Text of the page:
These degrees of freedom will be determined by much more than just the capacity of the migrant, but also constraints or facilitation by higher-ordered structures. “The conditions in places of origin are crucial to understand how the interconnectedness to the place of origin is structured,” said Sakdapolrak. Likewise, “if the working and living conditions [in the destination area] are very precarious, migration as adaptation’s positive potential is not possible…how you treat migrants in your country has a potential for impact of migration as adaptation,” he added. This means that the support of migration as adaptation needs to begin with the strengthening of vulnerable groups’ adaptation capacities in the places of origin, giving room for free decisions, but at the same time needs to safeguard working and living conditions for migrants in their areas of destination. This could then lead to multiplier effects, as migrants which manage to gain social and financial assets potentially can also use these to support sustained social networks in their home regions.
As Mariam Traoré Chazalnoel reiterated, people need to be supported and offered help, regardless of whether they decide to stay and adapt to climate change impacts through other means aside from migration, whether they want to migrate or whether they already are on the move.
The question really then should be: How can we make sure that migration “works” for adaptation?
To answer this question, the session also considered the policy angle of the migration-as-adaptation debate. For years, human mobility has received very limited consideration in climate policy. Since 2015, however, two major mechanisms have laid the groundwork for advancing global migration and displacement policy: The Global Compact for Migration (GCM) and the Task Force on Displacement (TFD). Both these mechanisms, which hold the highest potential to influence the political debate on human mobility in the next years, are just now entering a critical stage. In early December 2017, the GCM starts to take stock of all inputs received from the thematic sessions during the finished consultation phase and prepares a zero draft for the actual negotiations, which will begin in February 2018. The TFD, meanwhile, started its work in May 2017 and is right now collecting important information for their recommendations, which will be considered in the high level negotiations of COP24 in Katowice, Poland. Hence, the time seems right to push recent research on migration, and specifically the migration-as-adaptation nexus, out into the political debate.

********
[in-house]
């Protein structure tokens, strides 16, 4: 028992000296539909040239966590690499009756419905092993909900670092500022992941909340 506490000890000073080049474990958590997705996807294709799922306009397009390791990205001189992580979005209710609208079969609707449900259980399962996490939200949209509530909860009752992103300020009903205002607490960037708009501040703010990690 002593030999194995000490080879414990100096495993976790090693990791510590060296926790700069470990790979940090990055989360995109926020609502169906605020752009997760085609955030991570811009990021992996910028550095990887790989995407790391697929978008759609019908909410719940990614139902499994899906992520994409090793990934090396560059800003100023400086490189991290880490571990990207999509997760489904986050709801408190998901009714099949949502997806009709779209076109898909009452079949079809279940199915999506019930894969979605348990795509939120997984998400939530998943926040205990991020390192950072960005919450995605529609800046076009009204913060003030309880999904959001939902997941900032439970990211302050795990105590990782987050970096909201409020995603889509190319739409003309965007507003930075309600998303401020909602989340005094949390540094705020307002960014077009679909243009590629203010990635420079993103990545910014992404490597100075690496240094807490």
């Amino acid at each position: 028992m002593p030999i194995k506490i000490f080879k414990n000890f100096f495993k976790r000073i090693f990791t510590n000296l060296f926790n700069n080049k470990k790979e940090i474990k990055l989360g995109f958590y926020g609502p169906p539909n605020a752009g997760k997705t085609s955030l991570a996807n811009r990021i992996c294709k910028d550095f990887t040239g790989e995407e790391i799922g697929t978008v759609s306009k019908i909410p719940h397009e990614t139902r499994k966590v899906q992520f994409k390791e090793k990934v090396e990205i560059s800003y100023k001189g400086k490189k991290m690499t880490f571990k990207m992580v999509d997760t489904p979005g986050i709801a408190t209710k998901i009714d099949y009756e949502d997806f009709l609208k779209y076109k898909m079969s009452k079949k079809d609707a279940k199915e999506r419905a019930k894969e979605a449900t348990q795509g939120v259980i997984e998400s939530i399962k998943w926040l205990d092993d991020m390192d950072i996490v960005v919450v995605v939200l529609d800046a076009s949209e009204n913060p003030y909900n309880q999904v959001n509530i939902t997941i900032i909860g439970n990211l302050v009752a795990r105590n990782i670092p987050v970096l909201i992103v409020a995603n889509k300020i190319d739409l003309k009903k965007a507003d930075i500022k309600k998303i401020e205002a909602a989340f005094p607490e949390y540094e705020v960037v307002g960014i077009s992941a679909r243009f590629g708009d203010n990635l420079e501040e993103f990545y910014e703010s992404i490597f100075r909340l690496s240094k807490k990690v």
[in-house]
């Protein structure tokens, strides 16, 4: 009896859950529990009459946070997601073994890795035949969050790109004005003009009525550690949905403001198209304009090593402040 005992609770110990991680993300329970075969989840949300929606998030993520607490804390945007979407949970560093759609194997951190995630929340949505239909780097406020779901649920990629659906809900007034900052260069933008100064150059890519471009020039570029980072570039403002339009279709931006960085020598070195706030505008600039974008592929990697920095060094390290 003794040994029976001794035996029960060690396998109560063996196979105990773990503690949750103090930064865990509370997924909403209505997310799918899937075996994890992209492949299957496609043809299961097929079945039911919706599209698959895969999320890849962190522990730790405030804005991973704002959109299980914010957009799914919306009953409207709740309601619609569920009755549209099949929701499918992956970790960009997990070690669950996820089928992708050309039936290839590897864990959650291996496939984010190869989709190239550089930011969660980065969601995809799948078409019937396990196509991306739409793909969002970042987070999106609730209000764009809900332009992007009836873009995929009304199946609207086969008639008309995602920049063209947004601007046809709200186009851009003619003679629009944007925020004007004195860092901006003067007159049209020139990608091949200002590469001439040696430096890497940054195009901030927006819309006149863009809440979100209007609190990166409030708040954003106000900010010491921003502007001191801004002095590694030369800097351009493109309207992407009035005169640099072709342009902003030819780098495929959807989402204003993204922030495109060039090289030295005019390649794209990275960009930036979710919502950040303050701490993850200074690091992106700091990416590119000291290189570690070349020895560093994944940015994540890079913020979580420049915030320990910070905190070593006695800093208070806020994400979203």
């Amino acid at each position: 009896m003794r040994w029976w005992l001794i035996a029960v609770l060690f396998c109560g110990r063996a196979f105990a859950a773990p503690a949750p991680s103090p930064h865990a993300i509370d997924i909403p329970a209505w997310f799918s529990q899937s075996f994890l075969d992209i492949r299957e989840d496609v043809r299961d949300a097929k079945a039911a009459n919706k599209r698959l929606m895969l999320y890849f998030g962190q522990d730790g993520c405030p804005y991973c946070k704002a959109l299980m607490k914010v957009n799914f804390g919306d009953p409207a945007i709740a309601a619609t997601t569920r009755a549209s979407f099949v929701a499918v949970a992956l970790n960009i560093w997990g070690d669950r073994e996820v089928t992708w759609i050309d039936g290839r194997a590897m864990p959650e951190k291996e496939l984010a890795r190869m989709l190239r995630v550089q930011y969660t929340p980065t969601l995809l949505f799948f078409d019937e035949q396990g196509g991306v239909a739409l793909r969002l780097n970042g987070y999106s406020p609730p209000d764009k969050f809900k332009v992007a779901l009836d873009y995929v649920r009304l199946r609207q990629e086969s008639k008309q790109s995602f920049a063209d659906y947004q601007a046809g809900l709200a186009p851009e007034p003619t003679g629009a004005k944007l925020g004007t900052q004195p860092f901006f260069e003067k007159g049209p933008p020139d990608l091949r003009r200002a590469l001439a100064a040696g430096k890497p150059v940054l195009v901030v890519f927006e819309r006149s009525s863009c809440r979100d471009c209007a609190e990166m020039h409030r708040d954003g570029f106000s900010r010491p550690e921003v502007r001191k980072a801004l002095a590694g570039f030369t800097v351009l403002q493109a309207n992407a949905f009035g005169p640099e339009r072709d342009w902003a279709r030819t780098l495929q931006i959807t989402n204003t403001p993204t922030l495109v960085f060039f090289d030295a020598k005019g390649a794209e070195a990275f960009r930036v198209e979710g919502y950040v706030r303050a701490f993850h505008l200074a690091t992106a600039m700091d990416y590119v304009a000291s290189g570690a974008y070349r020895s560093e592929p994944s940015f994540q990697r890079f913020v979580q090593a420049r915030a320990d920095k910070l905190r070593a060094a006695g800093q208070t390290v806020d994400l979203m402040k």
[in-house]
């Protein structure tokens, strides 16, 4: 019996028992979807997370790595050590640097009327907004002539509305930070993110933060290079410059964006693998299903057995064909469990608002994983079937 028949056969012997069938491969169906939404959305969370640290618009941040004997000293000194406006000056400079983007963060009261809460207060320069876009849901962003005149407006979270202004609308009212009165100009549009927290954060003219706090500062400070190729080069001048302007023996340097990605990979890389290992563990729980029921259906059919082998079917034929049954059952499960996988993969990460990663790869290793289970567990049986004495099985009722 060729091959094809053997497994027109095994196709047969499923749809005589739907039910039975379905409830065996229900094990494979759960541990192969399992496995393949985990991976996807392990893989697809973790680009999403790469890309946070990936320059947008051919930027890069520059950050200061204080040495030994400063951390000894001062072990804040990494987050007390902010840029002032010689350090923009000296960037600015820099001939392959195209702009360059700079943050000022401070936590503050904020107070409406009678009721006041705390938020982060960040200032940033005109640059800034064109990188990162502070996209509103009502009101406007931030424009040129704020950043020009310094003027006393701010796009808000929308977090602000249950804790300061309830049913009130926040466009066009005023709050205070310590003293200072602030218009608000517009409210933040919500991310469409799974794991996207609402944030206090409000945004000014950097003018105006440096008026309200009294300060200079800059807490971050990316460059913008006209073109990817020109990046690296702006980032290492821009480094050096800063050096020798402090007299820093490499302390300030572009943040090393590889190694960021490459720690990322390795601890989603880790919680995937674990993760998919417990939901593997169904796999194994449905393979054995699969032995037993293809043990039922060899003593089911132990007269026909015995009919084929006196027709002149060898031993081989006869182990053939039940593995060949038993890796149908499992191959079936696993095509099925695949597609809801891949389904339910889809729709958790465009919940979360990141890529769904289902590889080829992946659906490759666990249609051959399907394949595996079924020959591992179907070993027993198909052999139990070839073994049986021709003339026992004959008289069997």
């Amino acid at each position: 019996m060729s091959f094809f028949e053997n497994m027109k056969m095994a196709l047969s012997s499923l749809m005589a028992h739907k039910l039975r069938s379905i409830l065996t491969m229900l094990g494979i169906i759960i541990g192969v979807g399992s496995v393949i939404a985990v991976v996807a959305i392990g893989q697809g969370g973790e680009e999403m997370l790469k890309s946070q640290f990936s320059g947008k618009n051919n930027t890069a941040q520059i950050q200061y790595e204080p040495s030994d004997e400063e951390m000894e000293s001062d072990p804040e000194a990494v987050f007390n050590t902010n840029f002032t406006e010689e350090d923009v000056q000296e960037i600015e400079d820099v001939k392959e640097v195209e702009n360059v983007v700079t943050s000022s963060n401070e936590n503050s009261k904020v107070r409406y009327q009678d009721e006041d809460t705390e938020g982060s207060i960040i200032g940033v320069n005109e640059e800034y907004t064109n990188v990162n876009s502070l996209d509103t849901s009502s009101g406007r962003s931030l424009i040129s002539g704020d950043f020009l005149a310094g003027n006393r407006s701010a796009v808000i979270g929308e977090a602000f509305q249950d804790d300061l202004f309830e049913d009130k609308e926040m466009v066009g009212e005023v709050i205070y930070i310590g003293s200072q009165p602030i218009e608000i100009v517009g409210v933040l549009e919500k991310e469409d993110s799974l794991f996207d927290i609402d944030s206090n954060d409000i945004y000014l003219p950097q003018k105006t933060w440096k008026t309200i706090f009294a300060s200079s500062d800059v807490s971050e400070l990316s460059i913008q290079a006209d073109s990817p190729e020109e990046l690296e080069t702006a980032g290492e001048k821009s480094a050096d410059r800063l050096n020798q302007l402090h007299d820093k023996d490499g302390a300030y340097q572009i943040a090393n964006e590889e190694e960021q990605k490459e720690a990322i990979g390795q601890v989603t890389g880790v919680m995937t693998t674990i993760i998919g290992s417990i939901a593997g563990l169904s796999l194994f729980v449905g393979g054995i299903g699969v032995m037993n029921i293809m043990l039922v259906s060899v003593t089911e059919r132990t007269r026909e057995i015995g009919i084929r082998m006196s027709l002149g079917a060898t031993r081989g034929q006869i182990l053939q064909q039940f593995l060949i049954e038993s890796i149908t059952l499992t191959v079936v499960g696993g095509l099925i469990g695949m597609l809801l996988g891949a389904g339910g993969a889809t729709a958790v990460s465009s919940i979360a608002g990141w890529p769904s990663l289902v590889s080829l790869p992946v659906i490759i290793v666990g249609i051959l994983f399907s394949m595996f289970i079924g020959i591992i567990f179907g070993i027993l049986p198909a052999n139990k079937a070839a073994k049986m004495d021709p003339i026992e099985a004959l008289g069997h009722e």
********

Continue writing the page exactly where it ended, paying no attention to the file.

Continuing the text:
Besides the usual suspects of households making migration decisions, NGOs, and national governments, other actors will undoubtedly also play a role in influencing the debate and potential outcomes. As Corendea explained, “from the legal perspective, [most] states are not prepared to deal with migration and climate change or human rights.” International mechanisms, at the same time, develop and come into action at a slow pace. Panelists highlighted two additional actors worth investigating: The private sector and regional institutional frameworks.
The regional approach, as shown by Corendea, might indeed represent a valuable addition to missing capacities on the international or national level. Specifically, the case of regional migration dynamics in the Pacific Region has proven that regional approaches might be a solution for regulating and improving the outcomes of migration in relation to climate change.
The private sector meanwhile, another oft-neglected actor, is also closely involved in migration and climate change adaptation policies. As Vanessa Lueck illustrated with her research, the private sector can both enable and block migration as adaptation, which raises questions on which role the private sector can and should play, specifically with respect to equity and justice along the migration and climate change adaptation nexus.
If we, policy makers, activists, and researchers within climate change, want to enable and encourage equity and justice in the challenging situation of climate change induced migration, we need to include the private-sector as an influential actor at the confluence of adaptation and migration.”
– Vanessa Lueck
To date, the concept of migration as adaptation has received less and less attention within the COP process. Some panelists speculated that it may be due to traditional debates over financial responsibility, while others thought that the already messy political discourse over migrant rights may play a role. Traoré Chazalnoel, however, felt that “there is space [in international mechanisms like the TFD] to discuss what we here call adaptation, but with other words.” Due to the typically negative framing of migration, politicians seem to be reluctant in framing migration as adaptation. Hence, there is still the need to overcome this negative framing of migration and shift the focus away from questionable constructs such as 'climate refugees'. Instead of continuing these lines of thought which lead to policies that mainly try to prevent migration, we should increasingly recognize under which conditions migrants can become active agents of adaptation and how policies can facilitate these conditions best. “The main goal of the TFD is to produce recommendations to avert, minimize, address displacement…in the word avert, prevent is where we can bring in the migration as adaptation discourse,” she said.
Image Credit: Photos/Video by TransRe